“We believe the risks of allowing the President to continue to use our service during this period are simply too great,” wrote Facebook chief executive Mark Zuckerberg. “Therefore, we are extending the block we have placed on his Facebook and Instagram accounts indefinitely and for at least the next two weeks until the peaceful transition of power is complete.”

After that, social media companies began banning Trump from their platforms, or restricting his use. In addition, they stepped up their battles against disinformation by targeting content that glorified violence, much of which involved Trump, QAnon adherents, or idealogues for support neo-Nazi or White supremacist beliefs. A few examples:

Guy Rosen, vice president of integrity at Facebook, summarized measures that had been implemented, or were going to be implemented for Facebook and Instagram, that were designed to battle the spread of hate speech and incitements to violence. The measures included:

  • Taking “enforcement action consistent with our policy banning militarized social movements like the Oathkeepers and the violence-inducing conspiracy theory QAnon.
  • We’ve also continued to enforce our ban on hate groups including the Proud Boys and many others. We’ve already removed over 600 militarized social movements from our platform.”
  • Boosting the “requirement of Group admins to review and approve posts” prior to publication”
  • “Automatically disabling comments … (in groups with) a high rate of hate speech or content that incites violence”
  • Using artificial intelligence to identify and remove content that likely violates Facebook policies.

Again, critics say the moves are too little, too late.

“While I’m pleased to see social media platforms like Facebook, Twitter and YouTube take long-belated steps to address the President’s sustained misuse of their platforms to sow discord and violence, these isolated actions are both too late and not nearly enough,” said Sen. Mark R. Warner, D-Virginia. “Disinformation and extremism researchers have for years pointed to broader network-based exploitation of these platforms.”

A growing number of people on both sides of the political divide have called for more regulation of social media platforms. Trump and conservatives want more regulations because they say they believe that the platforms censor conservatives … even though ample evidence exists showing that conservatives rule the platforms – making their argument more disinformation. Democrats and liberals are also calling for change, mostly because of how much hate speech exists online that can be directly traced to conservatives.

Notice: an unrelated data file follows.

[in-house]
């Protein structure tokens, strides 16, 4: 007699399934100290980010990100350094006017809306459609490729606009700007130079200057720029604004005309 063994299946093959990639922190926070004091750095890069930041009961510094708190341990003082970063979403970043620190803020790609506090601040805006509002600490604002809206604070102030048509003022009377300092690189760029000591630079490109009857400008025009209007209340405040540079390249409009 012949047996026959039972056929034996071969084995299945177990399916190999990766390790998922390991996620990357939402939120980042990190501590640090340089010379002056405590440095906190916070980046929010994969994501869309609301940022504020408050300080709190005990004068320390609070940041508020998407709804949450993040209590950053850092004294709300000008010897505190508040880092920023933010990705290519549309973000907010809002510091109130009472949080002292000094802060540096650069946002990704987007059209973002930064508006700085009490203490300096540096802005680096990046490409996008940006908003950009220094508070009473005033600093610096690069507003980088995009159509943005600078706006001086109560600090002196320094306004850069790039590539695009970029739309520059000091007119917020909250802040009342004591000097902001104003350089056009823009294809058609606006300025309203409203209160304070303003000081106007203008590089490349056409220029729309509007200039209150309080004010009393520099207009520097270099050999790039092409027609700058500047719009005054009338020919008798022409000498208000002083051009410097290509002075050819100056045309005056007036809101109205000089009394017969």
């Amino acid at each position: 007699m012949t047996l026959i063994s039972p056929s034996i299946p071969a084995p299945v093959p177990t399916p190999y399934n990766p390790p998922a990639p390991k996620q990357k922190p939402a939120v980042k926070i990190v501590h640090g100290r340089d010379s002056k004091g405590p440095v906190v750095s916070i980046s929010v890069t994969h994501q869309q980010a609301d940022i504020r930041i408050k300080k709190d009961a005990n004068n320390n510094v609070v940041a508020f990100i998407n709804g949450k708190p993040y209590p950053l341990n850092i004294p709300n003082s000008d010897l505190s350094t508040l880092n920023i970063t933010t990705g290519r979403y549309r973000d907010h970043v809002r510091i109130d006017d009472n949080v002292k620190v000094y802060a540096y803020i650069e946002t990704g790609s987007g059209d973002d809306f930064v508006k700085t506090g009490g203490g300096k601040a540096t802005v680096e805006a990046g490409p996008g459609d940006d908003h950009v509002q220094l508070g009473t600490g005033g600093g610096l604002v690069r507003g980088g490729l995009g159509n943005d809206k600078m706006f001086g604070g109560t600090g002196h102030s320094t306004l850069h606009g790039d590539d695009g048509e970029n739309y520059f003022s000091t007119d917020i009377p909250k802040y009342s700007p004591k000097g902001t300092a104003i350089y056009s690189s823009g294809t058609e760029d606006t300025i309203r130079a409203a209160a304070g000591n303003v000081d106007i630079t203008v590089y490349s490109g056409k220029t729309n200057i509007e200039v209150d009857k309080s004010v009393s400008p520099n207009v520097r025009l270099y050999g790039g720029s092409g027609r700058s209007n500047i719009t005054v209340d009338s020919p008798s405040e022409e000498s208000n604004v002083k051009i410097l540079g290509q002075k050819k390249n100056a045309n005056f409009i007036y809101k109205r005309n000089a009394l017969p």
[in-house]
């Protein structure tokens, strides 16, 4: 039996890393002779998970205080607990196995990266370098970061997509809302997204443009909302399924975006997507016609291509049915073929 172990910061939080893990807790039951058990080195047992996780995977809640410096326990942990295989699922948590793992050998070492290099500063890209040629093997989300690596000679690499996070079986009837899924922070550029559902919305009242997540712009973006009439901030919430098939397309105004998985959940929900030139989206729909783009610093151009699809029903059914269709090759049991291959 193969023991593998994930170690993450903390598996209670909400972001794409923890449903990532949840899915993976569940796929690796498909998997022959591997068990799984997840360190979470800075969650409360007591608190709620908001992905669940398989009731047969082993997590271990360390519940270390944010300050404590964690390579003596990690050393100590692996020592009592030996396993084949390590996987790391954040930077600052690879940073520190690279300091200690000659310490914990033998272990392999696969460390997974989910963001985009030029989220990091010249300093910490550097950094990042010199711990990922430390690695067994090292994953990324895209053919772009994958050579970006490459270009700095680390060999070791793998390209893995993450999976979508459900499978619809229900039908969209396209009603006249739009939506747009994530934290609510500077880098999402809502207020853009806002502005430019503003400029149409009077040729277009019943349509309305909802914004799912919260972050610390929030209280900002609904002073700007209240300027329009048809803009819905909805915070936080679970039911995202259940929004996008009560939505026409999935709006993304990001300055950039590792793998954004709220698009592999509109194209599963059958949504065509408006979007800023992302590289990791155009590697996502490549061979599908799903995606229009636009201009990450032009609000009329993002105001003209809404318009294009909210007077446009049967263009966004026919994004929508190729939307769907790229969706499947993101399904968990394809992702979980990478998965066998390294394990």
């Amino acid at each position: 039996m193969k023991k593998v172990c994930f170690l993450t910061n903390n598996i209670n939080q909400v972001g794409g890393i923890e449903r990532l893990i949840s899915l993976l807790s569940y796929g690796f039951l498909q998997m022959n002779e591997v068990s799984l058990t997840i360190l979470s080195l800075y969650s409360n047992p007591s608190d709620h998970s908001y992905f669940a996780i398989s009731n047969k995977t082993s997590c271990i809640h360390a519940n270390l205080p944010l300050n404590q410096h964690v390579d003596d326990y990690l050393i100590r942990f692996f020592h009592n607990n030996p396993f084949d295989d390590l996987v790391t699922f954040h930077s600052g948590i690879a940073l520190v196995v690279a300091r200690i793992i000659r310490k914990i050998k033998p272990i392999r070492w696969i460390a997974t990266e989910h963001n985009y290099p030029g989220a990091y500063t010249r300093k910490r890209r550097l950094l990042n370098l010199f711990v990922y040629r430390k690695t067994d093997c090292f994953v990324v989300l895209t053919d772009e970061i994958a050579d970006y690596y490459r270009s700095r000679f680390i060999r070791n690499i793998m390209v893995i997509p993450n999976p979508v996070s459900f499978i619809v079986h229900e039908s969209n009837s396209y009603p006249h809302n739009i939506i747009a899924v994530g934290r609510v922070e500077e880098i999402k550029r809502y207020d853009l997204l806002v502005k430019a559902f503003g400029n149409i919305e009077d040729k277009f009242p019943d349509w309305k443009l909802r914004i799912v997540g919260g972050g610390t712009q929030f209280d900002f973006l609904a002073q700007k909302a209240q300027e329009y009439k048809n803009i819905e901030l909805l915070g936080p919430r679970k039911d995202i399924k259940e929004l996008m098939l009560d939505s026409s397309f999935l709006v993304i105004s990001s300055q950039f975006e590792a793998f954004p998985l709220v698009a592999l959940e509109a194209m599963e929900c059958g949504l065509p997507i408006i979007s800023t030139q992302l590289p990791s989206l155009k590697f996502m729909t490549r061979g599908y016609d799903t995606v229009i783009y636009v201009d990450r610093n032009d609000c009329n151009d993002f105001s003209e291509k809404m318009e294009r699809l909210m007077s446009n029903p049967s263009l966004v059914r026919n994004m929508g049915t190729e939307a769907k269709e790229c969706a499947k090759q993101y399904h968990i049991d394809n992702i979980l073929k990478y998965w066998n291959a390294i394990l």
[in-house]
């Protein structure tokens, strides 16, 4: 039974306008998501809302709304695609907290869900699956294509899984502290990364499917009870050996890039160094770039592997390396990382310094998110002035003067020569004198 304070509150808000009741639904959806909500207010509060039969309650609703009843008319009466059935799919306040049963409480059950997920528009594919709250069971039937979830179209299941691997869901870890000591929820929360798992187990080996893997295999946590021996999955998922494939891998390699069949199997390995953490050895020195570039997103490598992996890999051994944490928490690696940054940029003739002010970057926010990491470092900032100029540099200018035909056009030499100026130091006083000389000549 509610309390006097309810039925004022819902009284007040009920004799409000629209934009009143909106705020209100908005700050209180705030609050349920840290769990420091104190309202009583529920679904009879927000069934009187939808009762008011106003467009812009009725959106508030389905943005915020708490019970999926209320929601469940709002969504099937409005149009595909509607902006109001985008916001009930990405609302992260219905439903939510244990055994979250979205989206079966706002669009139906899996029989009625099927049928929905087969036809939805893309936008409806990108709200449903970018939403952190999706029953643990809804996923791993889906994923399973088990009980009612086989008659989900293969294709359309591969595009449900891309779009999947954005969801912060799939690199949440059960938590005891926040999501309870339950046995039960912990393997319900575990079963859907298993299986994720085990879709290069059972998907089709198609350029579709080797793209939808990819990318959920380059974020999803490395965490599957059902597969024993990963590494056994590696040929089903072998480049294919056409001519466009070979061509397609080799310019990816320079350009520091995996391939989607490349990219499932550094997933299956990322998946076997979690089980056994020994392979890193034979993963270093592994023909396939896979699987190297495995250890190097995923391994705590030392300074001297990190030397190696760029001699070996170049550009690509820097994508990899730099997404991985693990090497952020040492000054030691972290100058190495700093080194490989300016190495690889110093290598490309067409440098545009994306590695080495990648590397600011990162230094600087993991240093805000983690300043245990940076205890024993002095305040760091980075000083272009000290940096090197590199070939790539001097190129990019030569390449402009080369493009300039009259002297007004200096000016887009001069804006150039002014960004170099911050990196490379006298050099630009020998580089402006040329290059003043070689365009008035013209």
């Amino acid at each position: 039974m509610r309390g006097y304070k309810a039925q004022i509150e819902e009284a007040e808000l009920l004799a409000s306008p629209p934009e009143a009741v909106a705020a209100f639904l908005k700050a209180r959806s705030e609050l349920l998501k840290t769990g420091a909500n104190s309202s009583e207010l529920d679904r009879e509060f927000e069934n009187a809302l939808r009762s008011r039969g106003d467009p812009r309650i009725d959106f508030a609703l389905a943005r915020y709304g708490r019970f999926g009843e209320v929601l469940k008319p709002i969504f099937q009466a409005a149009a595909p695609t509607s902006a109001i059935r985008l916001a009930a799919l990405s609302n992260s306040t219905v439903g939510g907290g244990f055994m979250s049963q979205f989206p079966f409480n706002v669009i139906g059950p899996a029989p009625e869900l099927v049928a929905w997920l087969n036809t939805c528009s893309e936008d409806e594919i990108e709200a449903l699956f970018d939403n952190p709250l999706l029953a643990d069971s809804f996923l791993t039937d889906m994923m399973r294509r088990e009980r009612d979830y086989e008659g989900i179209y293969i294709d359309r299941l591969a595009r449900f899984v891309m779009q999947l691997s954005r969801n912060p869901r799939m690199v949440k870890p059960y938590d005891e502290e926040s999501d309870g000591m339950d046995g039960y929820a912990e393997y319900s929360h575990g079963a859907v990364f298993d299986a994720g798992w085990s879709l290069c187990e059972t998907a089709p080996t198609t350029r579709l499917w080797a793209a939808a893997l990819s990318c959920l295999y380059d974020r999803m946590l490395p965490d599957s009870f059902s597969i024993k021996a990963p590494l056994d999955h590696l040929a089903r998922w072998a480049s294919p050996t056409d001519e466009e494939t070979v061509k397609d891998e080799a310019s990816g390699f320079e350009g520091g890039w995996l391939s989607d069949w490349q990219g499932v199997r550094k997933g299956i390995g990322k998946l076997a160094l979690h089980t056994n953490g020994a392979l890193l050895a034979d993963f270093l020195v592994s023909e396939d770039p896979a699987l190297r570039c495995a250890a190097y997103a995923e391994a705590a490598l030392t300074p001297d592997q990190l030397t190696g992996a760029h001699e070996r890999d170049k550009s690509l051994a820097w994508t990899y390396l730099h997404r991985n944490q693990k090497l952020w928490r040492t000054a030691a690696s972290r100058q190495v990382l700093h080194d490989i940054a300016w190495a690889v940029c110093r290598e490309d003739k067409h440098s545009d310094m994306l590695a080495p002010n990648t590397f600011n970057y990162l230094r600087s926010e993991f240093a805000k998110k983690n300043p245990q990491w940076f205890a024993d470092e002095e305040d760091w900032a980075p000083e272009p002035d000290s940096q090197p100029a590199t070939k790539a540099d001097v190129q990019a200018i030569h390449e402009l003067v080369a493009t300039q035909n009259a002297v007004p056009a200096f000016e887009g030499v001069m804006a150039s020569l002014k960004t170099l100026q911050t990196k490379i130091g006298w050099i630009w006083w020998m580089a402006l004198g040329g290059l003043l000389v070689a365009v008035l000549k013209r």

“The social media sphere is, at its core, a connection and amplification machine, which can be used for both bad and good,” says Morten Bay, a research fellow at the University of Southern California Annenberg’s Center for the Digital Future. “… But unlike, say, the ‘public square’ that social media CEOs want their platforms to be, we have no established ethics for social media, and so neither platforms nor users know what can be considered good and right, except for obvious cases, like extremism and hate speech,” Bay noted. “If we did, most people would know how to handle trolls best, which is to simply ignore them.”

However, human nature makes it difficult to ignore trolls, as we’re compelled to respond to information that we either strongly believe in, or seriously disagree with. Add in that fact that trolls and bots tend to reinforce the messaging of other trolls and bots, and you begin to see a feedback loop that can easily spread. As a result, online discourse can quickly get hijacked by disinformation specialists, whether they are human or not.


In December 2020, a group of Democratic lawmakers asked Biden to, after his inauguration, combat the “infodemic” of disinformation plaguing America:

“Understanding and addressing misinformation – and the wider phenomena of declining public trust in institutions, political polarization, networked social movements, and online information environments that create fertile grounds for the spread of falsehoods – is a critical part of our nation’s public health response.”

In a previous blog, we discussed what Biden, once inaugurated as president of the United States, might do to enhance our security and protect our privacy on the digital front. The purpose was to relay suggestions on approaches that could be used to deal with threats to our privacy and security in the form of cyberattacks, over-reaching retailers, and the abuse of authority when using biometric technologies such as facial recognition.  

However, the blog did not delve into the threat posed by disinformation. Let’s correct that now, and reflect upon the various actions the newly inaugurated president can help bring the Disinformation Age to an end.